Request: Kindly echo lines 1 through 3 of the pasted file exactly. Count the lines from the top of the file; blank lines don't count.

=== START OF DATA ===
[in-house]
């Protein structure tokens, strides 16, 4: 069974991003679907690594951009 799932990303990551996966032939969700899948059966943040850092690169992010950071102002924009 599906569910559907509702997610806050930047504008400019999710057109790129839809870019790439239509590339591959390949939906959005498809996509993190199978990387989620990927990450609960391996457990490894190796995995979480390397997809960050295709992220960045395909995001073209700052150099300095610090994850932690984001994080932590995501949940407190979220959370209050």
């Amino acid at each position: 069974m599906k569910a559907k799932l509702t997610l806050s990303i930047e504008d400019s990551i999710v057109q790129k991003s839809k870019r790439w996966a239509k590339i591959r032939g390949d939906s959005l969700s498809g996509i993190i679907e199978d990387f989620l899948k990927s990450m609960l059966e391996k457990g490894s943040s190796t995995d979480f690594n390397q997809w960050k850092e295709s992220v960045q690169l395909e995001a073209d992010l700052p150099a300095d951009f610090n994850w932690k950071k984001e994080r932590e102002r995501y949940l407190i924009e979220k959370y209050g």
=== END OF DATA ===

[in-house]
């Protein structure tokens, strides 16, 4: 069974991003679907690594951009 799932990303990551996966032939969700899948059966943040850092690169992010950071102002924009 599906569910559907509702997610806050930047504008400019999710057109790129839809870019790439239509590339591959390949939906959005498809996509993190199978990387989620990927990450609960391996457990490894190796995995979480390397997809960050295709992220960045395909995001073209700052150099300095610090994850932690984001994080932590995501949940407190979220959370209050």
């Amino acid at each position: 069974m599906k569910a559907k799932l509702t997610l806050s990303i930047e504008d400019s990551i999710v057109q790129k991003s839809k870019r790439w996966a239509k590339i591959r032939g390949d939906s959005l969700s498809g996509i993190i679907e199978d990387f989620l899948k990927s990450m609960l059966e391996k457990g490894s943040s190796t995995d979480f690594n390397q997809w960050k850092e295709s992220v960045q690169l395909e995001a073209d992010l700052p150099a300095d951009f610090n994850w932690k950071k984001e994080r932590e102002r995501y949940l407190i924009e979220k959370y209050g």